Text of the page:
Thursday, March 14, 2013

Step-by-step painting process


Threshold of Glory  © 2013 by Karen Mathison Schmidt, artist
18 x 36 inches • acrylic on archival, museum-quality cradled GessobordTM

private collection • Riverside, Connecticut

I haven’t published any step-by-step posts in a while; I always love seeing other artists’ processes, so I’m determined to do this more faithfully here in my blog! 

Here are my photos for this one:

I start by going over my pencil sketch with a sketch of caput mortuum violet and Prussian blue acrylic. It almost looks like a snow scene here at the beginning.

Now I start adding color glazes, trying to be patient as I add each layer to build up deep, rich color in the final painting.

Sometimes it’s really hard to be patient because I’m so excited about getting to where I think the painting is going to end up.

I should know by now that a painting hardly ever ends up like I imagined it. That’s part of the FUN!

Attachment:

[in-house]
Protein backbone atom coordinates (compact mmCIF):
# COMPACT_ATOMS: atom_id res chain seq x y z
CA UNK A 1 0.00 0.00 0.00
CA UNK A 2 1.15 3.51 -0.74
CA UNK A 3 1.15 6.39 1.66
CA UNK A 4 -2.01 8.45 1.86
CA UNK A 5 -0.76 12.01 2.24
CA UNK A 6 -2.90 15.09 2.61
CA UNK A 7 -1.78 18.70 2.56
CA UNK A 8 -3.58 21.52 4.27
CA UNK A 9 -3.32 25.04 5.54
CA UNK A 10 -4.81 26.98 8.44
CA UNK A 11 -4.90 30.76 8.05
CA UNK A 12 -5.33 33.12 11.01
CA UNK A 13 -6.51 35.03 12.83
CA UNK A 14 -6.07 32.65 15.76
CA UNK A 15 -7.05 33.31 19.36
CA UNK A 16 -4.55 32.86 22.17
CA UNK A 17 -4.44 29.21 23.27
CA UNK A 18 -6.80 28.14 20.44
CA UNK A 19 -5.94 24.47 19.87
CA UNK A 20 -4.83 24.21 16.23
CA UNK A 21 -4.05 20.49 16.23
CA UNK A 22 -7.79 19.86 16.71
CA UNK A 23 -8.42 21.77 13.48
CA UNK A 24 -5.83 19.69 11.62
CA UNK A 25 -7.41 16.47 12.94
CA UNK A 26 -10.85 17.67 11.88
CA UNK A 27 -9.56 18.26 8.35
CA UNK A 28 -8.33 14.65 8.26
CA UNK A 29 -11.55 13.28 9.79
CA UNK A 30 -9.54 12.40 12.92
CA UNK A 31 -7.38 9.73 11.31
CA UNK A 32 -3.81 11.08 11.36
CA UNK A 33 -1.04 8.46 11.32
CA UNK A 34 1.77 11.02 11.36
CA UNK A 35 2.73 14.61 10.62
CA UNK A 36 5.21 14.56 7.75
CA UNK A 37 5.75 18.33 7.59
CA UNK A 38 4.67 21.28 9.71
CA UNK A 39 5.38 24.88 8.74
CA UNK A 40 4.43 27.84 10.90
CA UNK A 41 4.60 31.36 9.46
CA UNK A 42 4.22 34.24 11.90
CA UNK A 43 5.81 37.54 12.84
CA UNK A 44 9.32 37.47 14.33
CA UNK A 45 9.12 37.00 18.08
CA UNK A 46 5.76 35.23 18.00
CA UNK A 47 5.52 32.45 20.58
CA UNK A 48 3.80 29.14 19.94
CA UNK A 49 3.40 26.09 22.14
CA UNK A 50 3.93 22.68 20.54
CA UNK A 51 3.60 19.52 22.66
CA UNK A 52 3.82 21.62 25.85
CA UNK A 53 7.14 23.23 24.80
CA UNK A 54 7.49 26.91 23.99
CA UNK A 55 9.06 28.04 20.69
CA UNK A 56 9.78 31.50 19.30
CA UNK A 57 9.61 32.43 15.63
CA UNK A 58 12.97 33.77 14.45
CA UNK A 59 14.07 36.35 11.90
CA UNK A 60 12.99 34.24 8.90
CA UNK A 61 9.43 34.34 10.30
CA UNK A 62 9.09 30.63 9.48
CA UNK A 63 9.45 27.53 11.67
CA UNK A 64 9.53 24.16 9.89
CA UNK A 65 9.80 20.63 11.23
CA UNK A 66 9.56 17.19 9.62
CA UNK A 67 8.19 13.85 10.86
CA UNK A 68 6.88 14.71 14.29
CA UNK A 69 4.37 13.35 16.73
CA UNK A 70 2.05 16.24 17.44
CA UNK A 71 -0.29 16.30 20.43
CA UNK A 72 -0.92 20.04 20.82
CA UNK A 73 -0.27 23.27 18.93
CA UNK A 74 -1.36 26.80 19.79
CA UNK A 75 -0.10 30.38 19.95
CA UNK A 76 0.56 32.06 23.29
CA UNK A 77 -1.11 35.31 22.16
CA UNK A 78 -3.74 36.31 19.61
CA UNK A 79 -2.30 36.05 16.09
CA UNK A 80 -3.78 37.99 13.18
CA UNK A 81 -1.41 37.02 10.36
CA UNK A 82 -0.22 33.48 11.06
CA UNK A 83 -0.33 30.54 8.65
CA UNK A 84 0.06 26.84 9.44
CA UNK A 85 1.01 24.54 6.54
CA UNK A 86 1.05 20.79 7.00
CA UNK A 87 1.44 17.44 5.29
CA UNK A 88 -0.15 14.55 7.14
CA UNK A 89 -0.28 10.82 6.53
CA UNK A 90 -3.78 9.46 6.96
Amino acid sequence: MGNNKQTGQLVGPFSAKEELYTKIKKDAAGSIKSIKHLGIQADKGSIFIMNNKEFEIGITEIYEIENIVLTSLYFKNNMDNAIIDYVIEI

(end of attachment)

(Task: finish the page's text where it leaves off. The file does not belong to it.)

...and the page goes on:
Here’s where I started getting bold about adding color to the sky. I went way bolder than I needed to, knowing that in the next layer ...

I would calm it way down, but loosely, letting glimpses of that beautiful fuchsia and rose peek through.

But now I started getting bogged down in the details of the trees, getting way too nit-picky, and I started to really dislike where the painting was headed: hurling headlong into the realm of “overdone” ...

... so I told myself to “put down the brush and step AWAY from the painting.” And here’s where it stayed for several days, even a week or two. I did other paintings in between, trying to loosen up and stay away from too much detail. And I went and studied other paintings that I love, making mental notes on what exactly it is that I love about them. Almost always, the ones I liked best had a loose, almost abstract quality that was very interesting to me. 

Then I came back to this with renewed enthusiasm, never even referring to my original photo, did a lot of simplifying of trees and water, et voilà! Finished it in one joy-filled morning. After I finished, I felt as if I had had a “Helen Keller at the water pump” moment ... 

It was like, “Ooooohhhhh ... NOW I get it!”

Happy painting!


Virginia Floyd said...

Love this painting. Wonderful that it is sold. I love the loose, misty quality of the trees. So beautiful!

De Selby said...

My weekly class, meeting in my home studio, started a lesson on glazing today. I'll send this on to them--thanks!